Then mix together 1 cup flour, 2 tablespoons sugar, 1 1/2 teaspoons baking powder, cinnamon, and 1/2 teaspoon kosher salt (seemed like a pancake batter to me). Beat 1 egg and 1/2 cup plus 1 tablespoon milk. Whisk the egg and milk into the dry ingredients.

Fold the apples into the batter.
Heat 1 1/2 inches of oil 325 degrees in a large wide pot.

Set a cooling rack over a baking sheet and line with paper towels. Using a couple of forks lift a glob of batter and apple pieces and add to the hot oil.

Don't crowd them. Turn them over after 5 minutes.
Then with a slotted spoon scoop them onto the cooling rack.
I sprinkled them with a mixture of sugar, brown sugar, and pumpkin pie spice. My friend's husband thought they tasted like apple cider doughnuts. Then I put them on this awesome cake stand I got at my bridal shower in Michigan.

Not just good - "so freaking good!!"

Thursday, September 22, 2011

The Capital City Gastropub

The Capital City Gastropub (formerly Pasquale's) sounds really exciting.  What a great space! Can't wait to try it!

Saturday, September 17, 2011

Apple Pie from the Berry Patch, Stephentown, NY

Yesterday I was on my way home and I was thinking about getting a dessert since we had friends coming over. I thought about Bella Napoli and Cheesecake Machismo, but then I saw a big sign on the side of the road that said "Fresh Pie!" drawn in marker. Well, that was exactly what I was in the market for, fresh pie! So I pulled over to the Berry Patch in Stephentown, NY.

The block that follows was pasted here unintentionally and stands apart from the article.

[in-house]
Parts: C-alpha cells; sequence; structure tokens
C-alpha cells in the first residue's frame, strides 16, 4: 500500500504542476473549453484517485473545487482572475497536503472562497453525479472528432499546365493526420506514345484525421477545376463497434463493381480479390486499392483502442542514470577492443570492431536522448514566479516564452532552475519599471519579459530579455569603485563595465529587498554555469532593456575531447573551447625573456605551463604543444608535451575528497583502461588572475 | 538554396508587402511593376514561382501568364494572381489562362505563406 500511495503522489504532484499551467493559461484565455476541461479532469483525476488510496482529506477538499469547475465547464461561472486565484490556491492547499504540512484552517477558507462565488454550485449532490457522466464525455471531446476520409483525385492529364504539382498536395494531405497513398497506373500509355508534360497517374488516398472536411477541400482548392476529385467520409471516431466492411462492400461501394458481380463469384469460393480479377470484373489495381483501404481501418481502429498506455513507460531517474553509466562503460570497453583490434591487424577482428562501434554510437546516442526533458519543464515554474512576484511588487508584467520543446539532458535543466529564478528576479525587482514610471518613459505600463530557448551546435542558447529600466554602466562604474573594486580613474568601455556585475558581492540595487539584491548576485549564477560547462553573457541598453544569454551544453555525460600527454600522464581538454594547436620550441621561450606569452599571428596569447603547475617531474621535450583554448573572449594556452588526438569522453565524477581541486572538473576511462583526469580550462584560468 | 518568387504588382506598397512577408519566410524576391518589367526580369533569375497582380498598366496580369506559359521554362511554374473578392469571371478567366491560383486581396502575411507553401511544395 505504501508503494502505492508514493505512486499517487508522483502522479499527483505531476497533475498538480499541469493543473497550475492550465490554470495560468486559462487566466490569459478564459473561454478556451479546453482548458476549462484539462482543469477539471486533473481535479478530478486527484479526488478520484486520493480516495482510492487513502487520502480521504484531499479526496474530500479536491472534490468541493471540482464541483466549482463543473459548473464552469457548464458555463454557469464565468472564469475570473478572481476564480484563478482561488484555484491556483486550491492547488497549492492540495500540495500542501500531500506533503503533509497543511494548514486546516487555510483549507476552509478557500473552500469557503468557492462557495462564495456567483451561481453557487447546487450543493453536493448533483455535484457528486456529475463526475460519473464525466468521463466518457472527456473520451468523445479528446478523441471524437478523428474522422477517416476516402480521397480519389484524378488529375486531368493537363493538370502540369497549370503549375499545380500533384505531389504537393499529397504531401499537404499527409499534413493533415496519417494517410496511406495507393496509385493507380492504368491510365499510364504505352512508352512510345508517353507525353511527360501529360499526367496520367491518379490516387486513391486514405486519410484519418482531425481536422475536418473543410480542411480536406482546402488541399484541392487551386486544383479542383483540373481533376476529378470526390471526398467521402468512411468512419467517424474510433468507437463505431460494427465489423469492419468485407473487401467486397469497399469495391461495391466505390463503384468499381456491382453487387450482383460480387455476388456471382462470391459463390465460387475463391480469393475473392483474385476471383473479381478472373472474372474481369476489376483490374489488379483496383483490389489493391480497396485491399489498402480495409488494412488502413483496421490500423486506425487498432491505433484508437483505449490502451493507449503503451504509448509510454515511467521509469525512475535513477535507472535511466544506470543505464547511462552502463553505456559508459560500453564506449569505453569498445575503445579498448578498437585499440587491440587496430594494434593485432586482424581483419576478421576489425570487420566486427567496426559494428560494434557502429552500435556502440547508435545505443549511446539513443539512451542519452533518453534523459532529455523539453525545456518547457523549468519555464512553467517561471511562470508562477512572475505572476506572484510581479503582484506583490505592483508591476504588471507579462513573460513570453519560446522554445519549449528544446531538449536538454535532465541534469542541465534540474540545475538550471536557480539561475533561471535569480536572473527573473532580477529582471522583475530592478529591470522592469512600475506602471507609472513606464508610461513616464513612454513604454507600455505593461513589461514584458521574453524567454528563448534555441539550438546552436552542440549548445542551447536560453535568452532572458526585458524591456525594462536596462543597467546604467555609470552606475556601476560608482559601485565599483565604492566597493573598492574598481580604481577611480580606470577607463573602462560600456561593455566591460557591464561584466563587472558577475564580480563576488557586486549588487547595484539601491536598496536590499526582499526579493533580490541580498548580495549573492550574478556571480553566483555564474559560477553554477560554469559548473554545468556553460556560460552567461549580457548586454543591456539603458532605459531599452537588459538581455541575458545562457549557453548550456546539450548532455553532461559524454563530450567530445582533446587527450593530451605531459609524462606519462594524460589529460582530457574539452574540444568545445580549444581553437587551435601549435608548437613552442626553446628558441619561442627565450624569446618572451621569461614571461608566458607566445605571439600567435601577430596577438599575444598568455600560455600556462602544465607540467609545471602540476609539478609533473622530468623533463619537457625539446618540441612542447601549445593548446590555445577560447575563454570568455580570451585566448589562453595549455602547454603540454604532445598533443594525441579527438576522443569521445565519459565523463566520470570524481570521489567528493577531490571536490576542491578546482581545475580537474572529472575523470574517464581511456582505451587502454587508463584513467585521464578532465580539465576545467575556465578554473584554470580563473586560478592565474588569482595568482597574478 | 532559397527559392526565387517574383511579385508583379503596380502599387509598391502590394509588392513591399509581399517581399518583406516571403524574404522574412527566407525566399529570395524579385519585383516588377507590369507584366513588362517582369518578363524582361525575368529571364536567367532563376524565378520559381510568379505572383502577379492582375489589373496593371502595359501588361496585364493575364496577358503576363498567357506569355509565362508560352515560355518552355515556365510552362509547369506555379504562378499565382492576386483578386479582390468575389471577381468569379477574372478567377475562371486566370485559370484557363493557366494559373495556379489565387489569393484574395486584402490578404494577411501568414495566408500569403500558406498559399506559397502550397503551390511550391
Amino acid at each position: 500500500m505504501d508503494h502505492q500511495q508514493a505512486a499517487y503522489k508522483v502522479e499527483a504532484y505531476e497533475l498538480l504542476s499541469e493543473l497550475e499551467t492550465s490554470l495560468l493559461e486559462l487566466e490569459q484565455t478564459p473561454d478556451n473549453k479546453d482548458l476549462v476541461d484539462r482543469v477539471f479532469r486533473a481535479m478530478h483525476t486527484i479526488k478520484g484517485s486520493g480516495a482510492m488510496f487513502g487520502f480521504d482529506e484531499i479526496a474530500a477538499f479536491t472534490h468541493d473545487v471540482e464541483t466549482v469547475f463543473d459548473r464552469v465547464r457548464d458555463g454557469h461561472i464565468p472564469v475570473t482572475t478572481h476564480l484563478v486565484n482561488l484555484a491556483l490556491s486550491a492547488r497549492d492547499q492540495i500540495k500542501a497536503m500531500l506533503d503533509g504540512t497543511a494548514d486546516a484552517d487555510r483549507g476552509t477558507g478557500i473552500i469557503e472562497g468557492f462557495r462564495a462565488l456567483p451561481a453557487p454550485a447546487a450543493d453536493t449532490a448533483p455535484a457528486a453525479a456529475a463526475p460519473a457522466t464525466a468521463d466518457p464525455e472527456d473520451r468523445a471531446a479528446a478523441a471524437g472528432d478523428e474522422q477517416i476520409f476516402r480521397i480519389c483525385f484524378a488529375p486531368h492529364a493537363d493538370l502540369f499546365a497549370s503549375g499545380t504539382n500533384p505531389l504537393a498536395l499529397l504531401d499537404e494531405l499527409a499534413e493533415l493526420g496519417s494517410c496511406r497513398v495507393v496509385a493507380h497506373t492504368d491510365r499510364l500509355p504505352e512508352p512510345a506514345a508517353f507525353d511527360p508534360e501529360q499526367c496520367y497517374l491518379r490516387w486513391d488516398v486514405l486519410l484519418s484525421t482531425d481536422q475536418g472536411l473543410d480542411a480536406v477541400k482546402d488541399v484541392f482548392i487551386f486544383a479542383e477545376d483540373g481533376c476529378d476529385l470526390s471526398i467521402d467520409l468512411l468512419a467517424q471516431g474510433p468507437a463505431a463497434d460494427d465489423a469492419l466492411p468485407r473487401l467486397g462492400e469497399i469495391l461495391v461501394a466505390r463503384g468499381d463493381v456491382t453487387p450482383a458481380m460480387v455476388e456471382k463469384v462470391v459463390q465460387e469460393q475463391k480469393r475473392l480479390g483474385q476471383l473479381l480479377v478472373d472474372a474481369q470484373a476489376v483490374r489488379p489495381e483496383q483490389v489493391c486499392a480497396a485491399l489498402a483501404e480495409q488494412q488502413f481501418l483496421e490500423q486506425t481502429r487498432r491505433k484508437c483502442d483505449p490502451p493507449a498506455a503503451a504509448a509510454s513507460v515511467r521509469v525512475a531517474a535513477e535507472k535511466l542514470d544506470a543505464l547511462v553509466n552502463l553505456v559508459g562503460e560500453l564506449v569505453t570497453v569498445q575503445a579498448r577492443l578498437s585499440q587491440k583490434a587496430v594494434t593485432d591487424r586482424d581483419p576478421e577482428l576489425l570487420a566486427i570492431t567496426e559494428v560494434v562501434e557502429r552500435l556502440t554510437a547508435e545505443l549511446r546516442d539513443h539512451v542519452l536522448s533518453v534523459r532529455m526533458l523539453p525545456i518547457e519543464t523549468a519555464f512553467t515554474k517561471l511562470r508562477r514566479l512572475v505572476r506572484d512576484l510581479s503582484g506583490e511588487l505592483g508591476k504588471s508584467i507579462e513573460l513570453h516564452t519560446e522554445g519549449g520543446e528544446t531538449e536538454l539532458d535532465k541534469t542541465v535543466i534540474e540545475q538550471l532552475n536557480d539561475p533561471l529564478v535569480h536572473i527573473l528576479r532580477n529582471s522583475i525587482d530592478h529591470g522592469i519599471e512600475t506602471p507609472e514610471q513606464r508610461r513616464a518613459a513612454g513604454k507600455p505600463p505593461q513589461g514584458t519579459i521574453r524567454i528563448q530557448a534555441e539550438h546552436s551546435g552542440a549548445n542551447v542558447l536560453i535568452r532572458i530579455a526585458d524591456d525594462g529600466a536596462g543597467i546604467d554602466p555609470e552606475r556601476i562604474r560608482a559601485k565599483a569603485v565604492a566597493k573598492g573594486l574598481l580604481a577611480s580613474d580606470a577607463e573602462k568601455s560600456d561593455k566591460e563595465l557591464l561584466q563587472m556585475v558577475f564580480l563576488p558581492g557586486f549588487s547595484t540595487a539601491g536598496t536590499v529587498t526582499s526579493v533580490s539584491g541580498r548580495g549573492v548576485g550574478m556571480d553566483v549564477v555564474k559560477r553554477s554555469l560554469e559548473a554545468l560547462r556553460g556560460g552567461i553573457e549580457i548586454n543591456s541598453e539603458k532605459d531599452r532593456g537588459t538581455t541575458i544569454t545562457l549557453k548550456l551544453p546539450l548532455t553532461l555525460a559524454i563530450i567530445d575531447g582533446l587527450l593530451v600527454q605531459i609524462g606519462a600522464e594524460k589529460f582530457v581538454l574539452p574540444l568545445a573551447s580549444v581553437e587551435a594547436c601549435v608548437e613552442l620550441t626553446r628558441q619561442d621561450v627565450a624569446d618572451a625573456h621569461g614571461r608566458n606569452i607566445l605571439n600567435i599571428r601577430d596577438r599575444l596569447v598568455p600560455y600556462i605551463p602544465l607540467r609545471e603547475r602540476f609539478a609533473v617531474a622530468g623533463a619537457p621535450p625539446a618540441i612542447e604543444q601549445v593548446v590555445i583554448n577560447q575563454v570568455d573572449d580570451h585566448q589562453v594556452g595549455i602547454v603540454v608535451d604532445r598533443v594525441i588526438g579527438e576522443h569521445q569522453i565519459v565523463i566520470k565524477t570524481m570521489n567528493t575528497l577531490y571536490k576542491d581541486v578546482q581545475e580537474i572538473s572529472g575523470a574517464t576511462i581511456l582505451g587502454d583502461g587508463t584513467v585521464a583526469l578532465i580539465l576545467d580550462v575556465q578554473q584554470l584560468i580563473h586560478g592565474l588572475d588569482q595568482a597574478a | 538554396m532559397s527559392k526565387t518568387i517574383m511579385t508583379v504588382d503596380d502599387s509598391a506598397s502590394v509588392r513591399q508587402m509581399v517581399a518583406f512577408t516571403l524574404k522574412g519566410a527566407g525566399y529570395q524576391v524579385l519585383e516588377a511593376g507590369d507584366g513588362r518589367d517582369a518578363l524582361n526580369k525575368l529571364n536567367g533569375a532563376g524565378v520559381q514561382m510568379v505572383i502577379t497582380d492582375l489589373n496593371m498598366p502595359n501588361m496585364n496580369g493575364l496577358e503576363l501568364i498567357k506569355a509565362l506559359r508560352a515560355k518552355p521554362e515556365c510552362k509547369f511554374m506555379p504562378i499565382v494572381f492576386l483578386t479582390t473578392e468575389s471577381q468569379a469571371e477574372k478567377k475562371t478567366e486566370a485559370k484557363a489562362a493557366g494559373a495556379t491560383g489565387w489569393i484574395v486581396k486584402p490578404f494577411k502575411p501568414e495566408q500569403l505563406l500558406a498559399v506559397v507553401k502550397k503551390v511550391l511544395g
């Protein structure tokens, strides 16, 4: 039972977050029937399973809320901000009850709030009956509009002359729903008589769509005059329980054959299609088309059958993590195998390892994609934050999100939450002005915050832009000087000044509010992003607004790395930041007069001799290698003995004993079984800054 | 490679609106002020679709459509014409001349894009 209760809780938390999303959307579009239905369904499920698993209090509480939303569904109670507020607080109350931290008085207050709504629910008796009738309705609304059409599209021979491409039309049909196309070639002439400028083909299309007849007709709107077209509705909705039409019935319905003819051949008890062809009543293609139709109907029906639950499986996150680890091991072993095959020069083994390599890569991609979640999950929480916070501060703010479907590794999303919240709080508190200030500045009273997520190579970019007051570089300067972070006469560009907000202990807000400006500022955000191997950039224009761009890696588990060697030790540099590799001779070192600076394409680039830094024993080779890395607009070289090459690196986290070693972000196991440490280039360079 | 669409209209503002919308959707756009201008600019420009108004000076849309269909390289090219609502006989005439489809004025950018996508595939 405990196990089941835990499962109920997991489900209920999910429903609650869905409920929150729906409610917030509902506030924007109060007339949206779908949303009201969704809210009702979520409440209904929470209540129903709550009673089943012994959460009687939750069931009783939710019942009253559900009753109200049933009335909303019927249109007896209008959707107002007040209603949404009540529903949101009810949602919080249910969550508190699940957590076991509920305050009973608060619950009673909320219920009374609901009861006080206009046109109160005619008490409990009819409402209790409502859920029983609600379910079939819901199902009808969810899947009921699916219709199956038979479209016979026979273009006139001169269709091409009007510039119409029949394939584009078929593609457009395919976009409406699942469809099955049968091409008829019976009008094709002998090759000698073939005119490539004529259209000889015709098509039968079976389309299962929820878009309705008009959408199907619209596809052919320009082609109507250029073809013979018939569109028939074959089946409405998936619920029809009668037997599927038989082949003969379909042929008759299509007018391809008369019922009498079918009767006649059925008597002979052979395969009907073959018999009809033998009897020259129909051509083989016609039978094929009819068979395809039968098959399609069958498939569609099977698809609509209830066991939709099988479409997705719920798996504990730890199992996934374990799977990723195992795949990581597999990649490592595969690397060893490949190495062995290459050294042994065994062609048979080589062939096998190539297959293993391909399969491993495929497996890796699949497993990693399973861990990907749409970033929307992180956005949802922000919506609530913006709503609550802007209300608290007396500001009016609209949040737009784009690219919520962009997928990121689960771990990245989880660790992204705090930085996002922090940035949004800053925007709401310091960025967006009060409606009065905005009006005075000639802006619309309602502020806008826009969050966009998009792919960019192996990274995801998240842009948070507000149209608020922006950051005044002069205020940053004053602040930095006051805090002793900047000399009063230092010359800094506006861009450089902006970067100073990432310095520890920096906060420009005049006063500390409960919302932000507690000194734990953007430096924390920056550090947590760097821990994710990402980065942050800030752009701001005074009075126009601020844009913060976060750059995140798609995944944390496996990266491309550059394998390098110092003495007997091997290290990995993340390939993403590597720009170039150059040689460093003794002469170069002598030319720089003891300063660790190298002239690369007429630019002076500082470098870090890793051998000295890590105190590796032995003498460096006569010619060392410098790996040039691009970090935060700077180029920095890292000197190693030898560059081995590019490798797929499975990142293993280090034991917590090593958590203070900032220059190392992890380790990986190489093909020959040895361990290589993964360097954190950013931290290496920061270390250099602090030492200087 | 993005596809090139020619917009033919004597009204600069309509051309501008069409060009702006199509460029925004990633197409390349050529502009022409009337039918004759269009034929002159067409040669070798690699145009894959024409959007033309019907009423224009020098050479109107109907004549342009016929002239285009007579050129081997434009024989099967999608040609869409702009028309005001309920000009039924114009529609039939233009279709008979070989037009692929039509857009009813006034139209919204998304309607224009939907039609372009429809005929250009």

I thought this pie was fabulous! They had apple and peach. I whipped up some cream with vanilla and a little bit of pumpkin pie spice in it. You could tell the apples were super fresh, and the crust was much better than a supermarket pie. Delicious!

Friday, September 16, 2011

Local Spirits I Enjoy

  • I have tried a few of the spirits available from the Berkshire Mountain Distillers, and they are all very delicious.The rum, corn whiskey, and Greylock gin are all very good, but my personal favorite is the Ethereal gin. It is very complex in flavor. It is heavy on the botanicals, and has such a full, complex interesting smell you really want  to take in the bouquet before you drink it. I don't even mix it with anything usually - it is that delicious. They also make them in small batches, and the label color changes to let you know it is a new batch and may taste slightly different. Before discovering the Berkshire Mountain Distillers I was almost always a Hendrick's woman (I love cucumber), but this stuff is great and I love that I am supporting a local company. I hope one day they will offer distillery tours. 

  • Undergrads have taken over college campuses everywhere wearing tights as pants, and everyone is spending their weekends going doughnut picking - so that means something else too - the return of pumpkin beer. And by far the best one in my opinion is the Southern Tier pumking Imperial Pumpkin Ale. People I know who don't even like pumpkin beer love this. It is amazing - like dessert in a glass. It has just the right amount of spice. It is as much a part of fall as butternut squash soup and roast chicken. 

  • Is anyone looking for Christmas ideas for me? Inniskillin Icewines are so delicious, but unfortunately usually too expensive for me. Ahh, but with a little cheese for dessert? Divine! Their icewines burst with concentrated flavor and demand your attention almost completely as you sip them. I would absolutely love to go on a tour at the time of the harvest in say December or January and see how it is done (the fact that it is surely completely freezing on the Niagara peninsula in the winter is a testament to how much I love the stuff).